Feist sued by Seven and Eight
Newswire—Attorneys representing two co-plaintiffs, Seven and Eight, filed suit against singer Leslie Feist (stagename Feist) yesterday in Circuit Court.
The suit comes nearly one year after the release of Feist’s full length album, The Reminder, which graced many music critics’ “Best of 2007” lists. Although also a member of Canadian rock band Broken Social Scene, Feist is best known for her highest selling song, “1 2 3 4,” which was featured in an Apple iTunes commercial in the summer of 2007. It is this song that sparked the lawsuit from Seven and Eight, as well as an injunction to stop the song from being played in public places and on the radio.
A representative for Eight told journalists outside the courtroom, “Thanks to this song, anyone who has a radio or television set knows about One, Two, Three, Four, Five, Six, Nine and Ten. What about my client? This is a blatant case of discrimination in order to profit off of some contrived line-verse form.”
The suit cites the Numbers with Disabilities Act, which provides discrimination protection for numbers that are not as divisible or attractive as others.
Neither Seven nor Eight have been shy when it comes to the courts. In 1995, Seven filed a defamation lawsuit against New Line Cinema for its feature film, Se7en, starring Brad Pitt and Morgan Freeman, claiming that the name as well as the use of the numeral “7” implicated the plaintiff with “gruesome and immoral acts.” The suit was settled out of court for an undisclosed amount. Seven has attempted similar suits against the Prince song “7” and the television series 7th Heaven. Both were dismissed when the courts ruled “Plaintiff [Seven] failed to produce evidence showing the existence of essential elements of each claim.”
Eight filed a similar suit in 2002 against pop punk singer Avril Lavigne, in the wake of her single, “Sk8er Boi,” which peaked at the #10 spot on the Billboard Top 100 chart. The suit called for back payment of royalties from the song. The court ultimately ruled in favor of Eight, citing that Lavigne’s lack of creativity was no excuse for exploiting innocent numbers. Lavigne was also issued a court order to complete 30 hours of elementary-school spelling lessons.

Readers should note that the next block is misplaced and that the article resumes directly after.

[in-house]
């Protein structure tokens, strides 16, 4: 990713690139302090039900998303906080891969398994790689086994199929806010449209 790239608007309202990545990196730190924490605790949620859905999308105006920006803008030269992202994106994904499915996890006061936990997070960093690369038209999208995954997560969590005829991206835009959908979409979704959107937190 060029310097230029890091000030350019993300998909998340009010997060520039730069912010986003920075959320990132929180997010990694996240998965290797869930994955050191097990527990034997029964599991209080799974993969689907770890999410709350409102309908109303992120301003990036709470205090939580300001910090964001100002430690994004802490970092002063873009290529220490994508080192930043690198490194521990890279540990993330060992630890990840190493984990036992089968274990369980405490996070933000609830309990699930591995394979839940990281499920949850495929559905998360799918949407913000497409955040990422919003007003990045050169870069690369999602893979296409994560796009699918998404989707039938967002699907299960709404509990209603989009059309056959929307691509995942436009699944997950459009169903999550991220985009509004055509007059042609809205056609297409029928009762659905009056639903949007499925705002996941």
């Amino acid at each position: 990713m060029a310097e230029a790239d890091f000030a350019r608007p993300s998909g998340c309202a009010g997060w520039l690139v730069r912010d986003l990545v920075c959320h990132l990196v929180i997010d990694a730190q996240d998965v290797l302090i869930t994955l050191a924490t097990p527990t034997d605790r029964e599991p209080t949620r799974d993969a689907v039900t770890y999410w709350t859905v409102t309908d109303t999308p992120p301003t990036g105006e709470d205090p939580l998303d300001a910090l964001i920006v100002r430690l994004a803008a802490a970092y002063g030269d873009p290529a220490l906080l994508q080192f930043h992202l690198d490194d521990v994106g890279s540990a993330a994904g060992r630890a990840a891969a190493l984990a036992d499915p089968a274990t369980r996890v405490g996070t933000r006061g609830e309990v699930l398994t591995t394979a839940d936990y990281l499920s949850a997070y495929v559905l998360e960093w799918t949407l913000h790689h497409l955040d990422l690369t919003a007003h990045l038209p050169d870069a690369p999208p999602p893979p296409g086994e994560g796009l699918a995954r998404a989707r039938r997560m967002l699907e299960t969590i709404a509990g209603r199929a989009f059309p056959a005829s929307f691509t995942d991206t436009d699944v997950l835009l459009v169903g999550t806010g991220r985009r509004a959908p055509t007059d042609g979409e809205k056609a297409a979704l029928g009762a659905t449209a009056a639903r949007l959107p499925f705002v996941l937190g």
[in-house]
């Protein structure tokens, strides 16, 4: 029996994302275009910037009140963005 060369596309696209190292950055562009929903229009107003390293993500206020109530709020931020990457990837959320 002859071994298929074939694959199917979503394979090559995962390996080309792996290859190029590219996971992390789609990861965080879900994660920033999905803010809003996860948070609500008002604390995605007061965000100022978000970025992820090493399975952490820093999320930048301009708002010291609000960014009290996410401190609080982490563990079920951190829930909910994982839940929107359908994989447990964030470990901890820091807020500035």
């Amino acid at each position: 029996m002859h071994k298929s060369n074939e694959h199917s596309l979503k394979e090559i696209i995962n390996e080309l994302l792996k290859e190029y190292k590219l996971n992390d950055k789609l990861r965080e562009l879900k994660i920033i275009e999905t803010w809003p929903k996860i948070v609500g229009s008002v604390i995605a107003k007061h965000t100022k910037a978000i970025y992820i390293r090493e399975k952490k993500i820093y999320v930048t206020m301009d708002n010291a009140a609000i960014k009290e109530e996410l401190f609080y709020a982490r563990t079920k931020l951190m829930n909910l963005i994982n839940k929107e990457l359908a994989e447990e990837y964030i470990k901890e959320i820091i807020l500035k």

Given their combined histories and the expertise of their legal teams, it seems the two might combine for a formidable opponent in this new case. Seven and Eight are seeking unknown damages, though legal experts suspect the awards could range from seven to eight figures, out of respect for the plaintiffs.
Feist was not available for comment, nor was Eight, whose attorney said her client was too distraught to discuss the case. “You have to factor in that Two and Four are closely related to my client. Obviously, my client feels ashamed and disgraced to be divided out of such a winning combination when Two and Four are profiting from Ms. Feist’s song.”
Could this winning combination in “1 2 3 4” forever change how we look at the world? Seven thinks so. In a statement to the press, the number said, “It used to be that children learned their A-B-Cs and 1-2-3s in the right order. Now a whole generation of hip and culturally-aware children will question my place in the order of things, if I have a place at all.”
If successful, Seven is primed to shape future policy and attitudes. In fact, the co-plaintiffs have publicly vowed they would put their award money to good use by raising awareness about all numbers, especially the odd ones. “It’s not about the money,” continued Seven in the statement, before quoting the defendant. “’Money can’t buy you back the love that you had then.’”